In 1950 she moved from Gorn with her mother to the house of Cletts at the same time as her brother, Frank, and his family moved into the next door farm of Fillets. She continued to look after her mother until they both again moved, this time in 1960 to18 Franklin Road, Stromness. At this point also, Frank moved with all of his family from Graemsay to Turriff in Aberdeenshire. Jessie’s mother unfortunately did not live very long in Stromness and passed away in January 1961. Shortly after this Jessie started working in St Peter’s House but during the late 1960s she experienced increasing pains in her legs and greater difficulties in walking. At this time Jessie Nicolson, her cousin, moved from the south of England to live with her but this arrangement did not last and after some time she returned again to the south.

      About 1970 Jessie’s condition had worsened, now diagnosed with Multiple Sclerosis, she was eventually admitted to St Peter’s House as a patient. She was at one time transferred briefly to Kirkwall but eventually returned to St Peter’s where she resided until her death in Oct 2006. It was remarked at the funeral that she had been a resident for over 29 years.

      Ruby Skinner (Harry’s wife) always said to Frank that she believed that Jessie had MS a great many years before it was diagnosed as being present and that this was the reason for some walking difficulties, noticeable as early as the 1950s.

      Jessie led a very ordinary life but as a result of the war she had a brief spell when she mixed in a different world and made a series of new friends and shared many new experiences. She was always greatly interested in people and took a keen interest in all that was going on in Graemsay, Hoy and Stromness. The knitting of Fair Isle patterned gloves and sweaters, was one of her great skills. She knitted many without reference to patterns and her gloves in particular were real works of art. She was a regular writer and corresponded with many people, taking a particular interest in the younger generations of family progressing in various parts of the world. It was this interest that perhaps encouraged her to take photographs with her little camera and this she did so for many years from the 1930s recording people, families and events that were close to her life. In doing so she has left a lasting legacy of images spanning 40 years that tell a little of life on the island, its people and also of friends that she met on her travels out with Graemsay.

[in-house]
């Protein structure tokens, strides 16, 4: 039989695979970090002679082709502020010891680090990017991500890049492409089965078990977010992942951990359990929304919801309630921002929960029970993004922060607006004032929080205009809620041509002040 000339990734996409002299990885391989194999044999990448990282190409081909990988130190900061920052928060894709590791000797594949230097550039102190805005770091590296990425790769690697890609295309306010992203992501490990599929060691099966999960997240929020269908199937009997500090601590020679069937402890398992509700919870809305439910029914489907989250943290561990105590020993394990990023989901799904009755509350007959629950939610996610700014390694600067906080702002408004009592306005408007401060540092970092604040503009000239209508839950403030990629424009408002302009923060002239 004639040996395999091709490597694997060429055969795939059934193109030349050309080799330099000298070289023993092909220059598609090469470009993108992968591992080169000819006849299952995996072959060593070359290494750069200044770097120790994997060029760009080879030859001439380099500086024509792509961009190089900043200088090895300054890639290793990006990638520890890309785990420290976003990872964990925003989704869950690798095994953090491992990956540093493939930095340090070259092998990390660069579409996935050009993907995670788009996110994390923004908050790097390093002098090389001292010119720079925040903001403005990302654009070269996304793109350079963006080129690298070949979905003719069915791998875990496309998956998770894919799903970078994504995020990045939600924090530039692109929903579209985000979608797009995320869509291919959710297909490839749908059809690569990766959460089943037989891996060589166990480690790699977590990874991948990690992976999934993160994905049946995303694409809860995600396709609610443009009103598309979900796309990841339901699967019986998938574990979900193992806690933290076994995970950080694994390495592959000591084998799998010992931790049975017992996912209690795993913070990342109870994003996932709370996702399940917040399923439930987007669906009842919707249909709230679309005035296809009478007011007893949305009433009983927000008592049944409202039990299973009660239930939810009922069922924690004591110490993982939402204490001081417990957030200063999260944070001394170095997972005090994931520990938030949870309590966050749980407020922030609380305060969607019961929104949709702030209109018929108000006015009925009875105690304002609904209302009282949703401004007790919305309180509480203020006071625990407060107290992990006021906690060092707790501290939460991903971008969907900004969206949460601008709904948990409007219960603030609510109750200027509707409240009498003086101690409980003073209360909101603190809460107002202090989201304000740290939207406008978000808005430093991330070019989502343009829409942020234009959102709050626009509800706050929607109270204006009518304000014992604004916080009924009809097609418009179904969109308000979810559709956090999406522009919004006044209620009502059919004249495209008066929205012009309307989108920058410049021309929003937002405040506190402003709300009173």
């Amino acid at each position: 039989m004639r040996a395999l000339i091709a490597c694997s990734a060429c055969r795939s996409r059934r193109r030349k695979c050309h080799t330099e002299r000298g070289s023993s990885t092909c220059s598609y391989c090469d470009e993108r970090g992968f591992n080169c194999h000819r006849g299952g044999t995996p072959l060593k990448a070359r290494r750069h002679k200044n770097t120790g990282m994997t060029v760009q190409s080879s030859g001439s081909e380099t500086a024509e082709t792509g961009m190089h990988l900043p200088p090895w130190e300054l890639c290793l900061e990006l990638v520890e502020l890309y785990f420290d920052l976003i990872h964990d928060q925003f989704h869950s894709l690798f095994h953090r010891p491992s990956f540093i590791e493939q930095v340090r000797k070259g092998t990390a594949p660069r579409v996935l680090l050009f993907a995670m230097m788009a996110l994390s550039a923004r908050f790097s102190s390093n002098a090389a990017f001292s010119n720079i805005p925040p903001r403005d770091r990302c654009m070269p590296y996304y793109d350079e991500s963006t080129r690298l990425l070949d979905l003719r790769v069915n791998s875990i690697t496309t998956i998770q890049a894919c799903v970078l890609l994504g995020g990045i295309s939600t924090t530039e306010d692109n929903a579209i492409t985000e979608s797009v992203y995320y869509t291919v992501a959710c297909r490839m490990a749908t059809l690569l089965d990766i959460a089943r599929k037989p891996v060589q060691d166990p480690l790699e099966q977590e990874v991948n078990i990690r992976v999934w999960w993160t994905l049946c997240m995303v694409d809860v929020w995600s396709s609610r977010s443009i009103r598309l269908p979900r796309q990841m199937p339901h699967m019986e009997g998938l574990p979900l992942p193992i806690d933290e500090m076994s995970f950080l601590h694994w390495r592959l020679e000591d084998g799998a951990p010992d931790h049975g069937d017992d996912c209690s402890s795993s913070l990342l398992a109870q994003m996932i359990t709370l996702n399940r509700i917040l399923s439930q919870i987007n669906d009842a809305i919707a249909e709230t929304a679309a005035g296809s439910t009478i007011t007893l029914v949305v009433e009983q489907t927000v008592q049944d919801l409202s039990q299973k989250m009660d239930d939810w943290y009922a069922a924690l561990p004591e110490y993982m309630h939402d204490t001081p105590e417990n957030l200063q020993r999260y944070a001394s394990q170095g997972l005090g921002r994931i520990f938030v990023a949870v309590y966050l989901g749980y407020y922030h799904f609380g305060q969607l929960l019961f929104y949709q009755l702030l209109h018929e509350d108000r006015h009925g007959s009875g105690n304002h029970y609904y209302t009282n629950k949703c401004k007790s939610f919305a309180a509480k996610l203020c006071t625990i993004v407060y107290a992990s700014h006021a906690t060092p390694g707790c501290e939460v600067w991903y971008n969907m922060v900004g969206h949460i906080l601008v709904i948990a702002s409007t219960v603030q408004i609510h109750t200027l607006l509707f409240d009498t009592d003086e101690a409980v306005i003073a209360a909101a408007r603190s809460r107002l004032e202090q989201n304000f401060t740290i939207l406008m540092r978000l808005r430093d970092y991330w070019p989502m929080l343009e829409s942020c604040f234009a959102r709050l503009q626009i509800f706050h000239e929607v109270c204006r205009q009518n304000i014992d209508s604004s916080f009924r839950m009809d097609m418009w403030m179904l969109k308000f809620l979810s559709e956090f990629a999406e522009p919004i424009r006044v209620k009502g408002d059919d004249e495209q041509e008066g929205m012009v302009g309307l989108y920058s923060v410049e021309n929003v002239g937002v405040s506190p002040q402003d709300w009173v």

I do not remember her ever complaining about her condition and she was always remarkably cheerful about the situation she found herself in. When you met up with Jessie there was little talk about her personally as almost immediately a series of questions were directed to the visitor about family, work etc and once answered you then were enlightened chapter and verse about the latest incident in the islands or even the world stage.

      The funeral on 31 Oct 2006 was I believe a very fitting one for Jessie. There was little fuss, plain ordinary facts and very much a family and friends affair returning someone we all knew to the island of her birth, 93 years previously, as their last resting place. The rough seas, changeable weather, the people and the small family gathering made it a very special day indeed for all our collective memories.

      Norman Davidson
      14 Nov 2006